But when we got home from Cody Scout was in trouble again, this time due to my own stupidity. I had deliberately put Scout into a small tote. I reasoned that the less walking he had to do to get to his food and water the better off he'd be, at least until there was some sign of healing. But it was too small, and he couldn't get away from the heat. He was laying with his stubby little wings stretched out and panting. So I modified the heating pad for indoor use. I wrapped it in a towel and formed it into a tunnel. That worked, but I needed to be sure it wouldn't collapse on top of him under its own weight. I ran a wire through the top of it (think A frame tent with the top ridge) and secured it by forming hooks in each end of the wire.
Scout's suite...the wire runs through the top on the inside and hooks on top. There is a hole in the tote that the wire loops through.
Safe and content under "Mama Heating Pad".
When I did his next treatment, I put the honey just on the opened blisters on his feet, and rubbed Castor Oil over his legs to the point where the honey started. The Castor Oil was to increase circulation to his legs and feet. Then clean bandages went back on for the last time. By now he was hobbling around all over his brooder, eating great, drinking water regularly, pooping and cheeping at us when he wanted something. I use a horizontal nipple waterer in the coop, and he was used to that so I put one in his brooder. But he walked and stood on his hocks, not his feet, so it was difficult for him to keep his legs straight out in front of him, lean forward and trip the mechanism on the nipple. So when he'd go over to his waterer, I'd trip the trigger with my finger and fill the little catch thingy - he drank out of that. Sounds like a pain, but at least I knew that he wasn't at risk of dehydration because I was watching how much he drank. He'd eat, drink, and then hobble his way right back under Mama Heating Pad and snuggle down to sleep.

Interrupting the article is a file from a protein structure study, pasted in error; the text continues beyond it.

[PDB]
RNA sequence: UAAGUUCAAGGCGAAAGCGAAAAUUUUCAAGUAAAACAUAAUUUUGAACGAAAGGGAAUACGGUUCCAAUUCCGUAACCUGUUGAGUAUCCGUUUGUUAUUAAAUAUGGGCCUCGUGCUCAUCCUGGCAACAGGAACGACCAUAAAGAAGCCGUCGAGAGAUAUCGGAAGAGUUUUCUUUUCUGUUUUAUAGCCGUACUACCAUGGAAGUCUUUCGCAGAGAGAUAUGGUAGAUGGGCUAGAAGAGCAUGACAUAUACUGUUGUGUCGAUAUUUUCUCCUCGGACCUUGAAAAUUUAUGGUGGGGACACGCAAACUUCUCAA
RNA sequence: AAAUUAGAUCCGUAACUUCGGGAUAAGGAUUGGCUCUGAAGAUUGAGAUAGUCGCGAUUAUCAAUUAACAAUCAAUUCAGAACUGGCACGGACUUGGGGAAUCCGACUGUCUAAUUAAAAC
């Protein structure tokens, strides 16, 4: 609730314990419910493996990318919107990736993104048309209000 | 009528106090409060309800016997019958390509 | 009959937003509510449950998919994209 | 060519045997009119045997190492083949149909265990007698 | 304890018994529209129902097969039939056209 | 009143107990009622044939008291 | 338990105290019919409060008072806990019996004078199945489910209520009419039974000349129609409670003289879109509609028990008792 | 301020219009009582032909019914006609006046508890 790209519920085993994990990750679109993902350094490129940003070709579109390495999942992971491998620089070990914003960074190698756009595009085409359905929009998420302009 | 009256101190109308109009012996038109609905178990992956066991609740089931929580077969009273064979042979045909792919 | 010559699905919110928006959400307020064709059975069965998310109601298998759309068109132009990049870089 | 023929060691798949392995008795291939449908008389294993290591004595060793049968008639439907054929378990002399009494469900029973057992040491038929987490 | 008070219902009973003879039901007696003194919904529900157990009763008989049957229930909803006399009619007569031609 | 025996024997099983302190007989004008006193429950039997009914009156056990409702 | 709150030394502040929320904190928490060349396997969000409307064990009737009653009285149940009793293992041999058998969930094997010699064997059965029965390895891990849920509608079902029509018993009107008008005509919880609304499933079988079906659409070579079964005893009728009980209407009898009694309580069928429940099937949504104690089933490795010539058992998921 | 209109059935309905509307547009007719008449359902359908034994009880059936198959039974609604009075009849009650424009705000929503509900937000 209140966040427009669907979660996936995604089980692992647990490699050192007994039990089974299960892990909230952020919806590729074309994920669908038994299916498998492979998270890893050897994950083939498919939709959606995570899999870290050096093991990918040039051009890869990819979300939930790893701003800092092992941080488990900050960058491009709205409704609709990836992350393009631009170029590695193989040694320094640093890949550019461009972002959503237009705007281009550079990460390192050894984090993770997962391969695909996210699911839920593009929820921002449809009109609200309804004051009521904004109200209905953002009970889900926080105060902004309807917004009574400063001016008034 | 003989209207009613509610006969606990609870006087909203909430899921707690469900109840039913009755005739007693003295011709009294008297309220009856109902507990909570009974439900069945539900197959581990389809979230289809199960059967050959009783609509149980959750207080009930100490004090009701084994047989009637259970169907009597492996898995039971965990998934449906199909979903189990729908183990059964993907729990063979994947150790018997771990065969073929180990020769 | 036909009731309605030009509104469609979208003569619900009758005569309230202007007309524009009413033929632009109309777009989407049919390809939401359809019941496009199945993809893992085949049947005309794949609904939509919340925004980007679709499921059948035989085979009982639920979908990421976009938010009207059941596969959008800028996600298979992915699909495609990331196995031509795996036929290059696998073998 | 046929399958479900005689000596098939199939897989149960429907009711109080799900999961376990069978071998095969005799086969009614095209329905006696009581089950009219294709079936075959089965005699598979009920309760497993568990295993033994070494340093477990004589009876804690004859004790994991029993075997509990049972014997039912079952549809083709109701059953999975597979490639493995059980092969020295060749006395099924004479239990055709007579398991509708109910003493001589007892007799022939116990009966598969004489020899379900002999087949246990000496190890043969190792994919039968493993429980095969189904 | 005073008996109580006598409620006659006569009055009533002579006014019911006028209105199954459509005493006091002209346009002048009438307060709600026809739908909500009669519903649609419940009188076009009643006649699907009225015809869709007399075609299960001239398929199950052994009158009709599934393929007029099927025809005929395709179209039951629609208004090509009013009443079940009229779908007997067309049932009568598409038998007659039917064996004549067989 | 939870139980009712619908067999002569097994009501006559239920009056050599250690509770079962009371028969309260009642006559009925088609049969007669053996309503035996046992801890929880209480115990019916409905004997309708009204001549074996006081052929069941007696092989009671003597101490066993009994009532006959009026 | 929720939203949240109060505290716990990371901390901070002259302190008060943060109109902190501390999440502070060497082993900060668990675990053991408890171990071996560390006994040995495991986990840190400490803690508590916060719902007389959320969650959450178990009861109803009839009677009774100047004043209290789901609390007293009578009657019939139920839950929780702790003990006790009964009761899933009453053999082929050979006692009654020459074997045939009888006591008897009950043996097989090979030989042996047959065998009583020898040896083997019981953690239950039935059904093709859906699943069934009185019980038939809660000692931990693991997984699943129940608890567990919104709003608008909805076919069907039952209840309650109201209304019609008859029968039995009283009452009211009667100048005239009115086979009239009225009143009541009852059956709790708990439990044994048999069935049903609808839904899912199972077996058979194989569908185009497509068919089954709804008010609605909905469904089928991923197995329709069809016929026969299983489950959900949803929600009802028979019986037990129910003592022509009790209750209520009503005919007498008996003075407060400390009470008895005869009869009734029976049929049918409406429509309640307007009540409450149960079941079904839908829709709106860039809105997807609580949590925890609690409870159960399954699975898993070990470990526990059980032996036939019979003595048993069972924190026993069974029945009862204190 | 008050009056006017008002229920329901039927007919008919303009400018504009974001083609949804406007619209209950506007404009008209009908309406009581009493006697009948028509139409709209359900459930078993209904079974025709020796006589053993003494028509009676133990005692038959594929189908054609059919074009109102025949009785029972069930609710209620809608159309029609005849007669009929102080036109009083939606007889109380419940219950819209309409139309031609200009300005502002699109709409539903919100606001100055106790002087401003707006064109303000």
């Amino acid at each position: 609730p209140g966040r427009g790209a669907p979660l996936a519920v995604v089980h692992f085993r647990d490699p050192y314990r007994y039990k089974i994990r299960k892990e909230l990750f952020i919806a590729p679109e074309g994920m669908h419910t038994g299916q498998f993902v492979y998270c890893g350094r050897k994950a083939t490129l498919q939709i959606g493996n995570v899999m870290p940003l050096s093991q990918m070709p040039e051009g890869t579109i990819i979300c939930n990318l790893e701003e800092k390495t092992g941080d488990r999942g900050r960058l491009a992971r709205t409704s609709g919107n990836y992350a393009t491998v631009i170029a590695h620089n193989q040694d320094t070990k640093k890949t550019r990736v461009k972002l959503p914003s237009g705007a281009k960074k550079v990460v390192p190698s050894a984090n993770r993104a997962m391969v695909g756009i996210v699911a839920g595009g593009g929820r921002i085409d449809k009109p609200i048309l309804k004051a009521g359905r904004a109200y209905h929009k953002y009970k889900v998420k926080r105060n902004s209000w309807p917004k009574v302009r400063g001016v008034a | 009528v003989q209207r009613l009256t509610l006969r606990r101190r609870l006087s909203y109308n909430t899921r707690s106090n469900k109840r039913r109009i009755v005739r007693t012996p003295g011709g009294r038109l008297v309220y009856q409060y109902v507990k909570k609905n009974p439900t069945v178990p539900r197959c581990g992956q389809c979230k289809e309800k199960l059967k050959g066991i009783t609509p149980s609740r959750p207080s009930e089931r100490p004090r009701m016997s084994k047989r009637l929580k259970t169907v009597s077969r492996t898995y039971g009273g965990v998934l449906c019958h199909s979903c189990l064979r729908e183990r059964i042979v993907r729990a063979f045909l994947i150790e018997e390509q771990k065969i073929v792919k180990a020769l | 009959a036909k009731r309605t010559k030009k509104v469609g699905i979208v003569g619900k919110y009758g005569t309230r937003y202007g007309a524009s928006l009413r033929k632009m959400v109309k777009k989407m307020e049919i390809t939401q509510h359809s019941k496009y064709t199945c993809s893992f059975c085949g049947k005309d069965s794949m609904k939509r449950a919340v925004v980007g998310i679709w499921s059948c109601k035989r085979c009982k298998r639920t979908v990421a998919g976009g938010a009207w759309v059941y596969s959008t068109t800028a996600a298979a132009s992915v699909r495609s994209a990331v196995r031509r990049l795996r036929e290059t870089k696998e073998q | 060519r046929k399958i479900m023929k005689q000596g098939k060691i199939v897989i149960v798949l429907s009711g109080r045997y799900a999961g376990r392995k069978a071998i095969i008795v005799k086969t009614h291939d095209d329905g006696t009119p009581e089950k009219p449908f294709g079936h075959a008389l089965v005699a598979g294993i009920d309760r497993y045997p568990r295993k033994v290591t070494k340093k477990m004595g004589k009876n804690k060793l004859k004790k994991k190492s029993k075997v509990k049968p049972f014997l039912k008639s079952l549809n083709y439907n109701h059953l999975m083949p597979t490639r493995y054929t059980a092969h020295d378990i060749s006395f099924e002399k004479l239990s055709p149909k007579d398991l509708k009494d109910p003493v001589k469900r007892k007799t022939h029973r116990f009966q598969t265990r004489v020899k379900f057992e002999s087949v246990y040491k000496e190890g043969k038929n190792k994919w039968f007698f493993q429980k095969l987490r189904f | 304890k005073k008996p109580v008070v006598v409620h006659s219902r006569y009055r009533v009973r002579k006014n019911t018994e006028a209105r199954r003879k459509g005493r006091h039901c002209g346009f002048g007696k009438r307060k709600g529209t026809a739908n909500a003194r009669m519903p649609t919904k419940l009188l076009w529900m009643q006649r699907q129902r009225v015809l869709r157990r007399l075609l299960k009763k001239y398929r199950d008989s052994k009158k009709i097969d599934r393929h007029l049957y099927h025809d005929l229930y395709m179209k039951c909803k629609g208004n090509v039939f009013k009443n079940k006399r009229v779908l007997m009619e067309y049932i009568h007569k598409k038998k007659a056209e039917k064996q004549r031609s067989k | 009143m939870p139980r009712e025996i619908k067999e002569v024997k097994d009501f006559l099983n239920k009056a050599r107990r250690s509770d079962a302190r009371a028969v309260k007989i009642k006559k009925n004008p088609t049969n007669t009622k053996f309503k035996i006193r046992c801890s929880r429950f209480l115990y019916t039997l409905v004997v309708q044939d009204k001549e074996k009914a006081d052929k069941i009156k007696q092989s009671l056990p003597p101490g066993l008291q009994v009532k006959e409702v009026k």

Friday night was a tough one for both of us. I was so discouraged. I was second guessing every decision I made, from hatching a chick so late in the year to the treatment routine. His feet looked terrible....there were spots discolored greenish/blue. He was sluggish, but still eating, drinking, pooping, and hobbling back and forth between Mama Heating Pad and his food and water. But he looked...well....just kind of "off": I wondered, was I doing this for him or was it some kind of perverted ego trip for me? Was I prolonging his suffering even knowing that by now integration with the flock was going to be next-to-impossible? Would he end up losing his feet and having to be put down anyway? It was the most "down" I'd been since this happened to him. It was at this point that I seriously began to consider humanely putting him down. I decided to sleep on it. If I had put him down that night, it would have been a decision made on emotion, not facts.
Friday, legs and feet swollen and very dark in color.
Notice the swelling in the toes, in addition to the greenish wounds on his feet. The bottom picture of his left foot is blurry, but he wasn't happy about being held upside down.
We were both pretty low at this point, and I almost called it.